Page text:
I’ve always been a guy that used numbers to make a point. Almost every one of my Brunswick News columns going back 15+ years now are built around a specific data point.
When I started my career in the early 1990s I was hired to use numbers to make the case for companies to invest in New Brunswick. I remember pouring through Census data at the UNB library -all in paper form - hundreds and hundreds of pages of data - all to find a few nuggets of joy. New Brunswick had the lowest labour turnover among the 10 provinces. The number of days lost per year to absenteeism was 20% lower than the national average. The labour market participation rate was 10 percentage points below the national level meaning a surplus of labour awaiting companies looking for a place to set up a new factory.
A highlight from those years was someone in the Premier’s Office calling me looking for data points to put in the Premier’s State of the Province address. Imagine that. A 24 years old hearing quips that I pulled together being cited by the Premier of a Province.
Then I met the Premier along with a VP of UPS who told me he kept the business case document I wrote for UPS “under his pillow”. Pretty cool.
As I have aged, I realize that numbers are not enough. They can get people’s attention: “40% of our entrepreneurs are likely to retire within the next 10 years or so” or “the job vacancy rate in the Campbellton-Miramichi region is at a record high” but there has to be reason - some story - some big idea - that goes along with the numbers or they will just fizzle into air similar to the dopamine hit you get from an interesting TikTok video.
The big idea I have been pursuing now is “what kind of province do we want in 20 years”. I had an interesting and spirited conversation yesterday about immigration and was told we are going to have to decide what types of jobs we want in the province because we only have a limited number of immigrants that we can attract here. We don’t want ‘lower wage’ jobs here so let’s focus on ‘high wage’ jobs.
Apparently Ontario doesn’t have the same concern. Consider the following table (numbers again!):
Now, if you go back to the 1990s and early 2000s, New Brunswick was adding jobs in truck transportation and administrative services (call centres). Now we are shedding jobs in these two sectors at a serious rate and Ontario is adding jobs in these same two sectors. Guess who is working in these sectors? Immigrants.
Is this the province you want to live in? A province where important industries with growth potential and export revenue are in decline here and growing elsewhere all because of immigration policies?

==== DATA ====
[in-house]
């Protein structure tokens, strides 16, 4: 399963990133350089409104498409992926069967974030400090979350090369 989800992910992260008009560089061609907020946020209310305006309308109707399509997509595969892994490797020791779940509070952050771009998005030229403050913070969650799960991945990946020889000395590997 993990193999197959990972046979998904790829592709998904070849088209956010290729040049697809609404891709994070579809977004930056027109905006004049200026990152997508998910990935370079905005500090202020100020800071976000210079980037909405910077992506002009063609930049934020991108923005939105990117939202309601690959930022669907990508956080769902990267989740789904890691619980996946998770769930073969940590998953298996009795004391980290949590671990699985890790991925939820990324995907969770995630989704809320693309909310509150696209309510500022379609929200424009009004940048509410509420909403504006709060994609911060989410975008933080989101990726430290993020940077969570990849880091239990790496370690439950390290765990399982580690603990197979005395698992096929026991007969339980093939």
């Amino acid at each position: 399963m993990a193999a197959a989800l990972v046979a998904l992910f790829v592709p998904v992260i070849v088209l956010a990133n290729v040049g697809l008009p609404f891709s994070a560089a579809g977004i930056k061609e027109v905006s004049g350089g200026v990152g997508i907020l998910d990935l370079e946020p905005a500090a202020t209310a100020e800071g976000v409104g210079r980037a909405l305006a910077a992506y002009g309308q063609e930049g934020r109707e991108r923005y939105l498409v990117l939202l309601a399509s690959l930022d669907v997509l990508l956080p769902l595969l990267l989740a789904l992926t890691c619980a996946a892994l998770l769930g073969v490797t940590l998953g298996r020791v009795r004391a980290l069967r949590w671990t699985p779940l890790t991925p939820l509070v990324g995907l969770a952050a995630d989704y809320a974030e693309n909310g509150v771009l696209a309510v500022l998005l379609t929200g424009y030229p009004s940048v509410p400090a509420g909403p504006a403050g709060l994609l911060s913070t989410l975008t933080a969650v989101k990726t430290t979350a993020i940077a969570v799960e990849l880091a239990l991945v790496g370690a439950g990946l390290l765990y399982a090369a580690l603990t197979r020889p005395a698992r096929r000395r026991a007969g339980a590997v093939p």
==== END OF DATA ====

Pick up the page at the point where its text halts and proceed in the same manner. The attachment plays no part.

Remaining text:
I know we want productivity. We want to replace lower wage jobs with machines. Yadda. Yadda. Yadda. But until such time as this is a reality, New Brunswick should not be at a disadvantage to Ontario or anywhere else because of government policies.
It’s time for everyone - politicians, community leaders, business leaders - to look in the mirror and ask themselves what kind of province do they want to live in 10 and 20 years out.
If we want to live in a place that has a strong economy, a vibrant entrepreneurial sector, a tax base that can sustain high quality public services and communities across the province offering a high quality of life, there is work to be done.
Politicians love to say they don't care about their future legacy. Sure. And many times it shows.
Now is the time for politicians and the rest of us to think about our legacy.
The future is bright but there are things we need to do now to make it happen.
I can tell you that in Sussex, we went through a soul searching exercise after the closure of the mine and the loss of “good jobs” and the community decided to focus on growth in three areas that include Agrifood and Agriculture, Tourism/Arts and Culture, and Renewable Energy. Ask business owners in those sectors if NBs immigration policy is helping right now. The answer is no! The federal Atlantic Immigration Program is flexible enough to fill their job vacancies and the province put all kinds of additional conditions in place. Not only has NB government policy put us at a disadvantage to Ontario, we are now at a disadvantage to the rest of the Atlantic provinces. Why can’t this government admit that we need front line workers and use the tools available to fix it?